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Mass same-sex marriage in Mexico challenges discrimination

Written by Javed Iqbal

MEXICO CITY – Even after five years of living together in the Pacific resort town of Acapulco, something as simple as holding hands or sharing a kiss in public is unthinkable for Dayanny Marcelo and Mayela Villalobos.

There is an ever-present fear of being rejected or attacked in Guerrero, a state where same-sex relationships are not widely accepted, and one in five in Mexico where same-sex marriage is still not permitted.

But this week, they traveled the 235 miles (380 kilometers) to the Mexican capital, where the city government hosted a mass wedding for same-sex couples as part of the celebration of LGBT Pride Month.

Under a tent set up on the square in the capital’s civil register, along with about 100 other same-sex couples, Villalobos and Marcelo sealed their union on Friday with a kiss while the wedding march played in the background.

Their ability to marry is considered to be one of the greatest achievements of the LGBT community recently in Mexico. It is now possible in 27 of Mexico’s 32 states and has twice been upheld by the Supreme Court.

Mexico, Brazil and Argentina top Latin America in the number of gay marriages.

Mariaurora Mota, a leader of the Mexican LGBTTTI + coalition, said the movement is still working to guarantee throughout Mexico the right to change its identity, have access to health care and social security, and to allow transgender minors to change their gender on their birth certificate.

When Marcelo and Villalobos walked around Mexico City the day before their wedding, they confessed that they felt strange in the hand in the city streets. Affection between same-sex couples in the capital is common, but it was hard to let go of their inhibitions.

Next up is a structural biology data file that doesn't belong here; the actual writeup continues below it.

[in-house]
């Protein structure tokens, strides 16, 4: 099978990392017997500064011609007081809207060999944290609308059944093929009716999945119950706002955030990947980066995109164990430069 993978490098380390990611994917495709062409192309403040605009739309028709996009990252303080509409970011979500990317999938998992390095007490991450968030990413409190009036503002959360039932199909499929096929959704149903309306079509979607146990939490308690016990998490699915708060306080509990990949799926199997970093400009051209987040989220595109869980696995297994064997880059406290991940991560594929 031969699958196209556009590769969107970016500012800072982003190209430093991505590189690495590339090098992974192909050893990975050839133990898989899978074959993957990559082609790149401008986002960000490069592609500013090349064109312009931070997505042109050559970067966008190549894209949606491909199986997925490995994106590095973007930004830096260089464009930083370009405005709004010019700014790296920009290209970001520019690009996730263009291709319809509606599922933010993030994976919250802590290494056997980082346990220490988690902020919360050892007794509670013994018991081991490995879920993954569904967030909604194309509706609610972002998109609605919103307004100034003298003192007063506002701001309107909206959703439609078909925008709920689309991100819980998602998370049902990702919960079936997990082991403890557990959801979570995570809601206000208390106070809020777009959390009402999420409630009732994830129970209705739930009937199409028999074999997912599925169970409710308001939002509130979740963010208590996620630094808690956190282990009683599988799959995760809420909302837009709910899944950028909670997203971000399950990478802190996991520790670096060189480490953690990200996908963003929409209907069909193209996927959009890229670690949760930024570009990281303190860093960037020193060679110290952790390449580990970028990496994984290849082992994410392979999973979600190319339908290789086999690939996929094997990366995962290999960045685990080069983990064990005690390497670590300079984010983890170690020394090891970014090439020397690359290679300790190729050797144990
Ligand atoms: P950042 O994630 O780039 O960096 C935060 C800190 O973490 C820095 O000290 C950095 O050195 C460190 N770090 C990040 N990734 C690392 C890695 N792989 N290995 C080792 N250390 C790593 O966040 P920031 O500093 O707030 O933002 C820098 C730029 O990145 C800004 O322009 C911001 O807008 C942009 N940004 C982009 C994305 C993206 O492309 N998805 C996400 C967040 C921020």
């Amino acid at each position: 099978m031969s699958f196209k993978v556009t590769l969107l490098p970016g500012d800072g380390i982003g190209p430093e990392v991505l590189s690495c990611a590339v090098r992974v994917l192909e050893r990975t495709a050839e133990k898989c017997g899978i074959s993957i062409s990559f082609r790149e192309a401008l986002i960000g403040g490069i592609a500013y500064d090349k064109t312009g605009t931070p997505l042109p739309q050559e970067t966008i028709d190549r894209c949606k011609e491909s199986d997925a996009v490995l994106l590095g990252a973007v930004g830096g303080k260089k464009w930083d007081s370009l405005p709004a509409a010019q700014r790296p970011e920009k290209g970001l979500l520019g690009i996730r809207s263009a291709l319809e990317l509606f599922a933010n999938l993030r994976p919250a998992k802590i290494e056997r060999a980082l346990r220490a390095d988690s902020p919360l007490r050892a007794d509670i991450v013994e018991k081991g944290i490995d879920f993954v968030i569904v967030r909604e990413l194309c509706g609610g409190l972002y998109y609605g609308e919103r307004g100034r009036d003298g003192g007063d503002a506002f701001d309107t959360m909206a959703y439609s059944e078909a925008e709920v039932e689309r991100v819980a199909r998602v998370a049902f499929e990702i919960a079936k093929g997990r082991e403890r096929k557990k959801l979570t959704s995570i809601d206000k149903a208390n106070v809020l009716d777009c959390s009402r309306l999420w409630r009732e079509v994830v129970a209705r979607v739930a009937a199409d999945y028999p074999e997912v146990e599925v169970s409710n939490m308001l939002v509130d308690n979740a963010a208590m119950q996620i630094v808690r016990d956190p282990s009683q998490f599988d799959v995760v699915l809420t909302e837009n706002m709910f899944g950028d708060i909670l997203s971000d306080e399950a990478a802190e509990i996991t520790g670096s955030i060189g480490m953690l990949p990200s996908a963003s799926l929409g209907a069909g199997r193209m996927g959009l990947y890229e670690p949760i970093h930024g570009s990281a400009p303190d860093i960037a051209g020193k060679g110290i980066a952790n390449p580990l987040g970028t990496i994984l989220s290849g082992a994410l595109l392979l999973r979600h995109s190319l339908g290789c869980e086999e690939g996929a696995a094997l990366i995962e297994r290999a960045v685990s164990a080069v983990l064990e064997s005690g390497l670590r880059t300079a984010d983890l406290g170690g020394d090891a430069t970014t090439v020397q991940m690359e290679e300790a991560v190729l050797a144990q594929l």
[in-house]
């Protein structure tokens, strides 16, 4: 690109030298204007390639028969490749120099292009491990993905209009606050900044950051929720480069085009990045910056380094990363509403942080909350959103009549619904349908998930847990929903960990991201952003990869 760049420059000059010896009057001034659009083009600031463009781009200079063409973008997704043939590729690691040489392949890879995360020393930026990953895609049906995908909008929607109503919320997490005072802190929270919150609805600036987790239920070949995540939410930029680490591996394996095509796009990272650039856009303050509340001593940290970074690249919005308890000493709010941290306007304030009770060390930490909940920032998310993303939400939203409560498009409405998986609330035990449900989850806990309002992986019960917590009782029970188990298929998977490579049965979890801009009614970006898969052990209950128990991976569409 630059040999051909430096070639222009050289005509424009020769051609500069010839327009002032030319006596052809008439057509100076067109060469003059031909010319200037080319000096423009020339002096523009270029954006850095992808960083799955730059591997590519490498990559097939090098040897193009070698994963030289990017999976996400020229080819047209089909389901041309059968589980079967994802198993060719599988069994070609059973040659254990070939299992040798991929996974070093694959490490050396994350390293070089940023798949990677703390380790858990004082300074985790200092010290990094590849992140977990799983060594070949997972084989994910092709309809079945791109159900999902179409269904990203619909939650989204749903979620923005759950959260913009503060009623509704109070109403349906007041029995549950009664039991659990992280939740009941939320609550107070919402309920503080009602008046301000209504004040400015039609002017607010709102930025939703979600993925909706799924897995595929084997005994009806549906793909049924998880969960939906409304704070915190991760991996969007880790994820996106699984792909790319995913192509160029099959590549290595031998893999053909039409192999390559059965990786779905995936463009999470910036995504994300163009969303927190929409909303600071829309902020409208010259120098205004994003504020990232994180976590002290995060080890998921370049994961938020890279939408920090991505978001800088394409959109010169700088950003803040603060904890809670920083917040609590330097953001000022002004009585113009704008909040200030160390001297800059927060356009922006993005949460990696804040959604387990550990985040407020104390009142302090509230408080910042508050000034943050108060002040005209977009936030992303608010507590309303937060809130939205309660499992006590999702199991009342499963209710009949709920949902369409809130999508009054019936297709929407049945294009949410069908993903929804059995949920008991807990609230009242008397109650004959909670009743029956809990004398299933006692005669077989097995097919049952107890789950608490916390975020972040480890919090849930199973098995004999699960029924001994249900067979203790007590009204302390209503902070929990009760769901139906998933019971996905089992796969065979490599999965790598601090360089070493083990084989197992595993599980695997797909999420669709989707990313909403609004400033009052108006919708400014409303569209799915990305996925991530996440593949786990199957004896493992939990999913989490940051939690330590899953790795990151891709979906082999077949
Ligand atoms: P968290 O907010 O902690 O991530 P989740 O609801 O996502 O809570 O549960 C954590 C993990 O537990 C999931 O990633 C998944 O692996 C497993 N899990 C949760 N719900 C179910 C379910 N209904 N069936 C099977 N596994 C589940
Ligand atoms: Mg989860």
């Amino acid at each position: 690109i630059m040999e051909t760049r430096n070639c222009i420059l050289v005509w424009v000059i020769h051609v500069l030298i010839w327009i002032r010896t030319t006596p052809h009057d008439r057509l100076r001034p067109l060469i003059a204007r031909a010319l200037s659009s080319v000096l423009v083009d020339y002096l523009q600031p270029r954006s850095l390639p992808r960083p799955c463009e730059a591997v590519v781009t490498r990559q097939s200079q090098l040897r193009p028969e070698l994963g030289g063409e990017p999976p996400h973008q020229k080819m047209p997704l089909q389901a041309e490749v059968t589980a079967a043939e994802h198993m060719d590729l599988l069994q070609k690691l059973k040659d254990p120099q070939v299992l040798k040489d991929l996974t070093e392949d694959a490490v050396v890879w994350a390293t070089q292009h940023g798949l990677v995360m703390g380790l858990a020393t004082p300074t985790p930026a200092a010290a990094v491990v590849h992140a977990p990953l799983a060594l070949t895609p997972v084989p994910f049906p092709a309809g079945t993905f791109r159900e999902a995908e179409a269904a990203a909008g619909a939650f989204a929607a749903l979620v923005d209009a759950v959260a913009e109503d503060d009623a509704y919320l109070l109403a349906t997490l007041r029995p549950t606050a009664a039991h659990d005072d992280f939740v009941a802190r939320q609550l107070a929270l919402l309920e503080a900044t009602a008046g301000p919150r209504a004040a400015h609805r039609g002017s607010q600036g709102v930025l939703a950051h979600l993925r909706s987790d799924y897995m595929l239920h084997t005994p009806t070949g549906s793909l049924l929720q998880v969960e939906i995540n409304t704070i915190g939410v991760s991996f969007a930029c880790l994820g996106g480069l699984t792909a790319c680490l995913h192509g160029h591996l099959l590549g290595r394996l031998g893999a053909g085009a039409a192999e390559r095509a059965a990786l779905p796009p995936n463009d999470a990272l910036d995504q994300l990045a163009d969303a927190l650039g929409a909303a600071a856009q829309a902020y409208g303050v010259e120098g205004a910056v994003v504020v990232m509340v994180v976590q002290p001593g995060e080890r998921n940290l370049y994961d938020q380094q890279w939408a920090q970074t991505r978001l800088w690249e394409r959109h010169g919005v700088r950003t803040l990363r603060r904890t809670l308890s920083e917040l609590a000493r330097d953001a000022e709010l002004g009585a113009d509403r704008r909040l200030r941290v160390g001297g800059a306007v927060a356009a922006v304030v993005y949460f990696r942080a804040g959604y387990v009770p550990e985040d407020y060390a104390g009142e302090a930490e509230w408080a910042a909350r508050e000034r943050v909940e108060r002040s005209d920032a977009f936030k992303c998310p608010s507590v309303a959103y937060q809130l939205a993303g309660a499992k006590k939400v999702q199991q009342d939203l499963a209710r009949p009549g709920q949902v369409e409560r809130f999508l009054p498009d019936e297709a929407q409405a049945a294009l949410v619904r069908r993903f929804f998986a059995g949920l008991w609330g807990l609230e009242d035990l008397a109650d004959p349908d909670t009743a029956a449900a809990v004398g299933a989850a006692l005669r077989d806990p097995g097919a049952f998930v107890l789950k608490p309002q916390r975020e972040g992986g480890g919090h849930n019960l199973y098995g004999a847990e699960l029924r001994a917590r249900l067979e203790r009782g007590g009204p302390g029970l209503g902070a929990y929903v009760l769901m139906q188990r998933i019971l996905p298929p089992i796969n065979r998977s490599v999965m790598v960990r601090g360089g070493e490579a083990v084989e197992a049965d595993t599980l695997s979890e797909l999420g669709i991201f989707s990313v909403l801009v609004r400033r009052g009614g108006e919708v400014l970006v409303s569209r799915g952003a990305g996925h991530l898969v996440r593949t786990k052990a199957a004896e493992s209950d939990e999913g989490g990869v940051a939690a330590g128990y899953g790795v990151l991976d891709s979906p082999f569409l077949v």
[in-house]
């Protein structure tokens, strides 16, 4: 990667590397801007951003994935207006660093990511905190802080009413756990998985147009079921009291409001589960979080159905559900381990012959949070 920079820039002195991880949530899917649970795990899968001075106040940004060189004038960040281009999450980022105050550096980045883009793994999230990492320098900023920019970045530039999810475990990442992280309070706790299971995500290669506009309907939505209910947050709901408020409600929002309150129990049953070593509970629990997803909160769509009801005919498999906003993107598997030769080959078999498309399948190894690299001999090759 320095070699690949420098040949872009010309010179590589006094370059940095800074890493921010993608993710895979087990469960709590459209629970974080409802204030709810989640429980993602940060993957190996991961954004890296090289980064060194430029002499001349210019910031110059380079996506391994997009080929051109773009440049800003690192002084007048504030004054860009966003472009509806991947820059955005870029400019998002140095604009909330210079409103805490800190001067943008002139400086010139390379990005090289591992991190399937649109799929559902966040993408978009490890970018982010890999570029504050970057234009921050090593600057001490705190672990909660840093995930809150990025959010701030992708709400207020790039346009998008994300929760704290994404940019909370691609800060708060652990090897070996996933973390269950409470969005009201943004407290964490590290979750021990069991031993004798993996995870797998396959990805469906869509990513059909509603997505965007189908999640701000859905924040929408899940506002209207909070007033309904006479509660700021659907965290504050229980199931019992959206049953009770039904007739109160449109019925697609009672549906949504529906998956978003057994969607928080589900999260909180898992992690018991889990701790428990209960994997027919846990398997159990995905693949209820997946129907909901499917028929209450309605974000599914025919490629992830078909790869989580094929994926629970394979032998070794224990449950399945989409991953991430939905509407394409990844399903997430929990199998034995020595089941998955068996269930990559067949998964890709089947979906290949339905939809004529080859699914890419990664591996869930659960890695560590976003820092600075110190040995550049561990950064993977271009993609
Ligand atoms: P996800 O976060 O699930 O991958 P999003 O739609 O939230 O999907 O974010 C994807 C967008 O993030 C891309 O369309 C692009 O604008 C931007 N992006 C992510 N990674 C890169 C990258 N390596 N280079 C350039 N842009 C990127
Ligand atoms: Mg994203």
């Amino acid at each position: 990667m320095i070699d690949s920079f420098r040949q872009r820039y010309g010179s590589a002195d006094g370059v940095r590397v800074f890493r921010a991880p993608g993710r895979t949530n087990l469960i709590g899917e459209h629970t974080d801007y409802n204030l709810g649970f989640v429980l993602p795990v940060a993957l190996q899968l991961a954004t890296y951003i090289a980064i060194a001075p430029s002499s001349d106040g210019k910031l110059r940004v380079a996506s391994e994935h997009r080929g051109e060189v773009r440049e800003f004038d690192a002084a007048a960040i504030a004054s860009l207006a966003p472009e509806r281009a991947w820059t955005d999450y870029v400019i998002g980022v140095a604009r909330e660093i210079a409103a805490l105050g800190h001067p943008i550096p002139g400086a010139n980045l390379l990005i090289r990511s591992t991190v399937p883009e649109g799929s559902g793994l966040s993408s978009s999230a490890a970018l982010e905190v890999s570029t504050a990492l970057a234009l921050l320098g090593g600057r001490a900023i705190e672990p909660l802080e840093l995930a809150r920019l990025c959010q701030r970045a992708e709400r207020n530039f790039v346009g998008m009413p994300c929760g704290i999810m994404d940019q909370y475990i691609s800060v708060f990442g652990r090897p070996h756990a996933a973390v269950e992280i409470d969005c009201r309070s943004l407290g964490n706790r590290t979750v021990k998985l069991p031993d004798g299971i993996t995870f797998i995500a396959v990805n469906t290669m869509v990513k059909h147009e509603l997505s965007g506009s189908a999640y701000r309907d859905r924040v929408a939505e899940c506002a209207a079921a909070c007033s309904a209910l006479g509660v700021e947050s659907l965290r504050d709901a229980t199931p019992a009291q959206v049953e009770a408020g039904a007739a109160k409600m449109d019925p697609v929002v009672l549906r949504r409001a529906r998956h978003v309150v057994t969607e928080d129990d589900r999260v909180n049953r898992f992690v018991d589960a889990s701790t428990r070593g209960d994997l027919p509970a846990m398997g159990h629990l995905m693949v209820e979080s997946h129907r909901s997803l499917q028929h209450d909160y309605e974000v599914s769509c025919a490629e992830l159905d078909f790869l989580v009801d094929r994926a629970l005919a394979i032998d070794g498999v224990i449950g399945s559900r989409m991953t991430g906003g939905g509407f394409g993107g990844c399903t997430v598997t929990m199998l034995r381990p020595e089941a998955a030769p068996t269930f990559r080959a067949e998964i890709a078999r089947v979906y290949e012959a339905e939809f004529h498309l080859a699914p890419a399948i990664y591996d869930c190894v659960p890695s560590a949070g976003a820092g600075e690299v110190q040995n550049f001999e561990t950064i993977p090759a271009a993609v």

“I feel nervous,” Villalobos, a 30-year-old computer science major, said as Marcelo held her hand.

Villalobos grew up in the northern state of Coahuila in a conservative Christian community. She always felt an “inner struggle” because she knew she had a different sexual orientation, but feared her family would reject her. “I always cried because I wanted to be normal,” she said.

She came out to her mother when she was 23. She thought it would give her more freedom to move to Acapulco in 2017 with a young niece.

Villalobos met Marcelo, a native of the beach town who. Marcelo, a 29-year-old store employee, said her acceptance of her sexual orientation was not as traumatic as Villalobos’, but she still did not come out as a pansexual until she was 24. She said she had been helped by Mexico City . organization Cuenta Conmigo, – Count on Me – which provides educational and psychological support.

As Villalobos walked around the capital this week with massive rainbow flags hanging from public buildings and less flapping in front of many businesses, Villalobos could not help but compare it to her homeland and her current home in Guerrero.

“In the same country, people are very open, and in another (place) … people are close-knit, with messages of hatred towards society,” she said.

Elihú Rendón, a 28-year-old administrative assistant for a carpool application, and Javier Vega Candia, a 26-year-old theater teacher, grew up in Mexico City, and it was not that complicated to get out for them.

“We are in a city where they open up all the rights and opportunities for us, including making this joint LGBT wedding,” Vega Candia said as he held out Rendon’s hand to show a ring he had given him shortly before. they moved together.

As they walk through the city streets, they do not hesitate to express affection, sometimes hugging and dancing in a pedestrian area while traffic was stopped.

“I am happy to be born in this city and believe that we have these rights and not in another country where we could be killed,” Vega Candia said.

Villalobos and Marcelo do not expect much in their daily lives to change when they return to Acapulco as a married couple. But Marcelo said that with the marriage certificate she will try to get Villalobos on the health insurance she receives through her employer.

“With a marriage certificate, it’s easier,” Marcelo said. “If something happens to me, or something happens to her, we have proof that we are together.”

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Javed Iqbal

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